Church Should Not Be a Social Club

Church Should Not Be a Social Club

James 2:1 – My brothers, show no partiality as you hold the faith in our Lord Jesus Christ, the Lord of glory.

Conversation about money and status in the church are often uncomfortable, but James discusses these issues often. James, the practical theologian that he is, urges believers to only make distinctions that God Himself makes. We’ve all got some preferences that can become our prejudices and, if we don’t take James’ instruction to heart, we can discourage fellow brothers and sisters in Christ, and miss out on some relationships that will help us mature as well.

Remember how James starts this letter? He calls himself a servant of God and Christ. Since then, he calls us his beloved brothers. Every Christian has been adopted into the same family with the same Father and occupies the same position of love and blessing because of the Spirit in them regardless of what we see outwardly (Romans 8:14-17).

Understanding social dynamics does not require a degree in sociology. All it takes is witnessing lunch hour at your local high school.

Preppies, jocks, nerds, punks, stoners, and the drama club kids all cloister together with their kind, and it’s no mystery why. Everyone feels the need to belong, according to their interests and talents. The unfortunate side is, there are rules to who’s in and out. If you don’t wear the right clothes, make straight A’s, perform on the field, or listen to the right music, you’re excluded from one group but accepted by another. Later, in adult life, the rules may change, but the dynamics remain. You’re either in, or you’re out. But the church, James says, is a family where partiality is a sin.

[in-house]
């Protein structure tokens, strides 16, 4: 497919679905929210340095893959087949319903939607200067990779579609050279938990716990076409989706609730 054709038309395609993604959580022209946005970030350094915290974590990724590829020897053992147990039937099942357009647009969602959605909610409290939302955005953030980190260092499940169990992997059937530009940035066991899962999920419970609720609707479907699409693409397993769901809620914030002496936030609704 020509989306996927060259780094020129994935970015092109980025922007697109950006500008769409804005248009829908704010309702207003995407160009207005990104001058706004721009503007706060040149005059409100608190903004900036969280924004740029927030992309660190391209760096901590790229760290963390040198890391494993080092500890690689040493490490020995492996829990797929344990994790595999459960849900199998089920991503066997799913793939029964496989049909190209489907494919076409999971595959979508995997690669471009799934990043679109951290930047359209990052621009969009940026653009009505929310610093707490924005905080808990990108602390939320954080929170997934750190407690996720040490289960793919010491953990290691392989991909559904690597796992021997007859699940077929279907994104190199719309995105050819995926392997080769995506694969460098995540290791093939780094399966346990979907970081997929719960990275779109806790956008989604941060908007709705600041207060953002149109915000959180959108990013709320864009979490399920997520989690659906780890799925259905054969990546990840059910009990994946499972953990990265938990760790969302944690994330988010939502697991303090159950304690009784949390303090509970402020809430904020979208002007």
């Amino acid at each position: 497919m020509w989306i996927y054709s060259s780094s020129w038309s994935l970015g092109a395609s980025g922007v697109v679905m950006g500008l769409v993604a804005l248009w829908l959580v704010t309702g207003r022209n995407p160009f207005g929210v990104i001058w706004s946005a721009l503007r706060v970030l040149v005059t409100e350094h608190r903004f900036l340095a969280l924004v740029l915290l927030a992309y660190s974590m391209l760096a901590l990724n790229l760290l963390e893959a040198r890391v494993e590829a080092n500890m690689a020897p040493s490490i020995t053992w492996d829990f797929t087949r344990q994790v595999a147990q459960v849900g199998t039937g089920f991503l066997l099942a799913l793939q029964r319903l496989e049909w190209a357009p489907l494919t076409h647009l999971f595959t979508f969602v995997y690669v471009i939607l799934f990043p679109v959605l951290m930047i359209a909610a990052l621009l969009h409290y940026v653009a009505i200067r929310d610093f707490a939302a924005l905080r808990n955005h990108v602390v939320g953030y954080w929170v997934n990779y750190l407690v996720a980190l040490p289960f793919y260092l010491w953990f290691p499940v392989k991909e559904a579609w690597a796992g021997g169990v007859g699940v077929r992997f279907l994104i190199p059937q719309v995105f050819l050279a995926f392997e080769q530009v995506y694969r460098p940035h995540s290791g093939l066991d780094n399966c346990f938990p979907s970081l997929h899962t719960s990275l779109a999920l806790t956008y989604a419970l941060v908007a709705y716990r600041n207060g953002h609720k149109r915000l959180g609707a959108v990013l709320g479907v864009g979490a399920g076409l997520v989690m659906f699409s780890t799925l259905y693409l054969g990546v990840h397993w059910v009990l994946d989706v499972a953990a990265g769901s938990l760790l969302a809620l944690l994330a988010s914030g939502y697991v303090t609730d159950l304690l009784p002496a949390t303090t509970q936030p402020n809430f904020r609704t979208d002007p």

In response to judgment, our hearts can be self-justifying. “I may not be perfect, but in the end, God will weigh the good and the bad.” The problem is, to break one law is to break them all. The Christian will never achieve perfection in this life but should continually strive for progress to become more like Jesus every day.

The one unifying factor in the Kingdom of God is that all Christians have received mercy from God in Christ. Social hierarchies of rich and poor, black and white, those with status and those with none no longer apply in the family of God. In the Kingdom, it’s not about what we do, what we have, or who we are but rather what Christ has done, what Christ has given, and who we are in Christ.

Our response to others through the power of the Holy Spirit is impartiality and mercy. Through Jesus, mercy triumphs over judgment.

So, as brothers and sisters in God’s family, how could we judge each other by external appearances? Who are we trying to impress? James reminds us that God has blessed the poor with rich faith. Some of us, being free from worldly possessions, have leaned into Christ and learned the joy of steadfast faith. As C. S. Lewis says, “He who has God and everything else has no more than he who has God only,” except the one with everything is more tempted to forget the one who gave it all to him.1

As Christians, we are each glad that God has chosen to give us mercy rather than judgment. In fact, without mercy we could not have a relationship with God. James is asking that we model our relationships after our relationship with God. Rather than judging people that God has saved and given mercy to, we should not judge them but join Him in giving them mercy. This looks like love, grace, kindness, and patience that helps us both become more like Jesus Christ.

  1. C.S. Lewis, The Weight of Glory (New York: HarperOne, 2009), 34.

Can you remember a time you were the person who was rejected and outcast by family or friends? How can that experience help you grow in empathy for others?

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Mark Driscoll
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